Hide from the world with a good cup of coffee at cozy Narrative Coffee Co.
This Salcedo Village café encourages you to linger.
Narrative Coffee Co.
G/F Alpha Salcedo Condominium, Bautista Street, Salcedo Village, Makati City
Open from 12 p.m. to 8 p.m. (Monday to Friday) and 9 a.m. to 5 p.m. (Saturday)
(SPOT.ph) When it comes to coffee, every cup has a story—at least that’s the idea Narrative Coffee Co. wants to tell its visitors. Narrative Coffee Co. is a chill handcrafted coffee joint in Makati where office-goers and Salcedo Village residents can get their daily dose of caffeine.
With seating only fit for about five people, it’s easy to get claustrophobic in this compact coffee shop that shares its space with co-working hub The Office Project. It looks a bit like a pop-up, but the gold triangular embellishments adorning a matte-black wall adds a stylish accent that gives it just the right touch of personality.
They say good things take time, and we can see why. Narrative is one of the few cafés in Metro Manila that focuses solely on slow-brewed coffee. Each brewing process needs over five minutes to complete, not including the meticulous detail baristas engineer to produce a single cup.
Because of the café's limited space, they couldn’t really place a prodigious espresso machine anywhere, but sometimes, the curse is a blessing. Narrative Coffee Co.’s part-owner David Disuanco shares that his fondness for slow-brewed coffee goes beyond the actual drink itself.
Making brews by hand gives him the chance to interact with the café’s customers. “We want a store where stories can intersect. When you’re at a coffee shop, aside from drinking coffee, you’re there to talk to people,” he says. “It’s the relationship that we’re able to build because of this coffee bar.”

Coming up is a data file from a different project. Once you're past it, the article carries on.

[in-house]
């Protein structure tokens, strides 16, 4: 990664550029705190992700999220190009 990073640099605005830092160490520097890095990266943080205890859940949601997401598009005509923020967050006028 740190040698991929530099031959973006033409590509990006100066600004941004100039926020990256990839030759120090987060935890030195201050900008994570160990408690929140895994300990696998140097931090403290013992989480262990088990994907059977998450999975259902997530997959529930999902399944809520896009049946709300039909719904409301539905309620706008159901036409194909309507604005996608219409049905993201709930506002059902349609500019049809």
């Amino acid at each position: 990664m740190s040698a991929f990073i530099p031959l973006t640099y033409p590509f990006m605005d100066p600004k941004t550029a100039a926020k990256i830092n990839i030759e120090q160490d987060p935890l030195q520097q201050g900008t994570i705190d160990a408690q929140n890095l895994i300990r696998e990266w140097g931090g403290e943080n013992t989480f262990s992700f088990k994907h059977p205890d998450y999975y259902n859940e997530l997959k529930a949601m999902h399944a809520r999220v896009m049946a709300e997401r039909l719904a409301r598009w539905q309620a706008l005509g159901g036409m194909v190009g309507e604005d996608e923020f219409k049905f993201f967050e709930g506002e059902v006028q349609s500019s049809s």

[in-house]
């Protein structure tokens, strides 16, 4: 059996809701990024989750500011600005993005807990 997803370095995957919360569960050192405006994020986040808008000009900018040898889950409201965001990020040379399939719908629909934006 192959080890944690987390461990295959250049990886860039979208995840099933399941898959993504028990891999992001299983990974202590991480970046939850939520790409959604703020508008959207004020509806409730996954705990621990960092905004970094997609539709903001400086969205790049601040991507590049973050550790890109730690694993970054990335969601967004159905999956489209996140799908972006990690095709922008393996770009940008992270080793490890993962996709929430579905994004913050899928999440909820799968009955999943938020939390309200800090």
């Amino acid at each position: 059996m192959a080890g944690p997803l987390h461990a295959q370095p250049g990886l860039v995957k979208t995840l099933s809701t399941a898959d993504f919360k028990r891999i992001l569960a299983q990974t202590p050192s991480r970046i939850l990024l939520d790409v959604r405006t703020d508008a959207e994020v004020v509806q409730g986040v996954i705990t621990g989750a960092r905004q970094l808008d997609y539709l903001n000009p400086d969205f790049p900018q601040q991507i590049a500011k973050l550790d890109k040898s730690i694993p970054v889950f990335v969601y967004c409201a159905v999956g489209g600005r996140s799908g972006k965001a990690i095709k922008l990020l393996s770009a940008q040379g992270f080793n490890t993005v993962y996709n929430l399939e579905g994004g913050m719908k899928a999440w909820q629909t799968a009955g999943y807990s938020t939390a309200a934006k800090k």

Iced, Ethiopia, Dimtu
Narrative Coffee Co.’s menu is short and straightforward—its first page reads the café’s wide variety of single origin beans that David says are from some of their friends who have traveled abroad. The shop is a multi-roaster, which also means they get their supply from local and international roasting companies.
Contrary to automatic coffee machines, baristas are able to control the taste of the drink through slow-brewing coffee. Grind size and water temperature are only some of the factors to consider if you want to play around with the brew’s flavor. From consistently measuring the beans to timing the water to get that perfect temperature, indeed, slow-brewed coffee is an art in itself.
After brewing, baristas try a sample of the coffee. “As baristas, you need to know that the coffee you’re serving is good,” David adds.
Though they plan to change their bean selection from time to time, included in their current menu are coffees originating from South America—Columbia, La Joyeria (P150/hot, (P160/cold); Africa—Ethiopia, Dimtu and Yirgacheffe, and Rwanda, Rushashi (P180/hot, P190/cold); and the Southwestern Pacific—Papua New Guinea, Morita (P180/hot, P190/cold).
Apart from their slow brews, Narrative Coffee Co. offers loose leaf teas like the Oriental Beauty Oolong (P150/hot, P160/cold) and Columbian Cascara (P170/hot, P180/cold) as well as COO (P160) craft bottled sodas by EDSA BDG that come in three different flavors: Aviation, PCR, or Lychee Grapefruit.
According to David, the coffee shop’s name was inspired by a film about the “crop to cup” process of coffee which was presented through story-telling. Maybe it could also be because of each story that gets told and shared with every cup made at Narrative Coffee Co. Amid the haste and hurry of life, sometimes it’s better to just slow down and enjoy every sip.
Photos by Hans Fausto